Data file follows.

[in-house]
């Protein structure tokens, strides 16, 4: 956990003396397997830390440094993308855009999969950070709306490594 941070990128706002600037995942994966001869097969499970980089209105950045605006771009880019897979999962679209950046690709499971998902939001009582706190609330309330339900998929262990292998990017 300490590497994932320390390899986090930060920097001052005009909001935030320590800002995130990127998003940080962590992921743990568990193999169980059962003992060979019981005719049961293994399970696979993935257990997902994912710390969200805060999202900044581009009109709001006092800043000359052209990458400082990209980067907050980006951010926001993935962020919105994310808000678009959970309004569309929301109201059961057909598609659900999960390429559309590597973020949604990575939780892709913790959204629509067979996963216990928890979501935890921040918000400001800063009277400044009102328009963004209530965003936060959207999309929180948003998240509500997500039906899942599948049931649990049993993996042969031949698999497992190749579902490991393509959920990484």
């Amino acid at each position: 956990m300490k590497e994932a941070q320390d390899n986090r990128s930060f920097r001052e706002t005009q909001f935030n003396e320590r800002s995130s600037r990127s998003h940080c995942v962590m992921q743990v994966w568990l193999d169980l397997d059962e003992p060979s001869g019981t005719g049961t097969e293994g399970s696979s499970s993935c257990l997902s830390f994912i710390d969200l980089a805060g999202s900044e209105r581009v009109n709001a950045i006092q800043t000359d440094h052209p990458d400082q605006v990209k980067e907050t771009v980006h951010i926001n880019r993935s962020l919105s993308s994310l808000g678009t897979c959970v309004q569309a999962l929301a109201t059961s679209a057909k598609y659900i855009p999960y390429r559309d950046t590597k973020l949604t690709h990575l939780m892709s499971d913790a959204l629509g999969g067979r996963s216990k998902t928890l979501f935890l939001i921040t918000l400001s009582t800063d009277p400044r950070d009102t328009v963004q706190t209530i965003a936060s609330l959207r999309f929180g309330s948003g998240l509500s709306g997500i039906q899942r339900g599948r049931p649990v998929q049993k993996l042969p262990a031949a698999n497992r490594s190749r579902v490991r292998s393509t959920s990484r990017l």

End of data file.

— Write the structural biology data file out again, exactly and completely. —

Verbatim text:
[in-house]
């Protein structure tokens, strides 16, 4: 956990003396397997830390440094993308855009999969950070709306490594 941070990128706002600037995942994966001869097969499970980089209105950045605006771009880019897979999962679209950046690709499971998902939001009582706190609330309330339900998929262990292998990017 300490590497994932320390390899986090930060920097001052005009909001935030320590800002995130990127998003940080962590992921743990568990193999169980059962003992060979019981005719049961293994399970696979993935257990997902994912710390969200805060999202900044581009009109709001006092800043000359052209990458400082990209980067907050980006951010926001993935962020919105994310808000678009959970309004569309929301109201059961057909598609659900999960390429559309590597973020949604990575939780892709913790959204629509067979996963216990928890979501935890921040918000400001800063009277400044009102328009963004209530965003936060959207999309929180948003998240509500997500039906899942599948049931649990049993993996042969031949698999497992190749579902490991393509959920990484």
């Amino acid at each position: 956990m300490k590497e994932a941070q320390d390899n986090r990128s930060f920097r001052e706002t005009q909001f935030n003396e320590r800002s995130s600037r990127s998003h940080c995942v962590m992921q743990v994966w568990l193999d169980l397997d059962e003992p060979s001869g019981t005719g049961t097969e293994g399970s696979s499970s993935c257990l997902s830390f994912i710390d969200l980089a805060g999202s900044e209105r581009v009109n709001a950045i006092q800043t000359d440094h052209p990458d400082q605006v990209k980067e907050t771009v980006h951010i926001n880019r993935s962020l919105s993308s994310l808000g678009t897979c959970v309004q569309a999962l929301a109201t059961s679209a057909k598609y659900i855009p999960y390429r559309d950046t590597k973020l949604t690709h990575l939780m892709s499971d913790a959204l629509g999969g067979r996963s216990k998902t928890l979501f935890l939001i921040t918000l400001s009582t800063d009277p400044r950070d009102t328009v963004q706190t209530i965003a936060s609330l959207r999309f929180g309330s948003g998240l509500s709306g997500i039906q899942r339900g599948r049931p649990v998929q049993k993996l042969p262990a031949a698999n497992r490594s190749r579902v490991r292998s393509t959920s990484r990017l």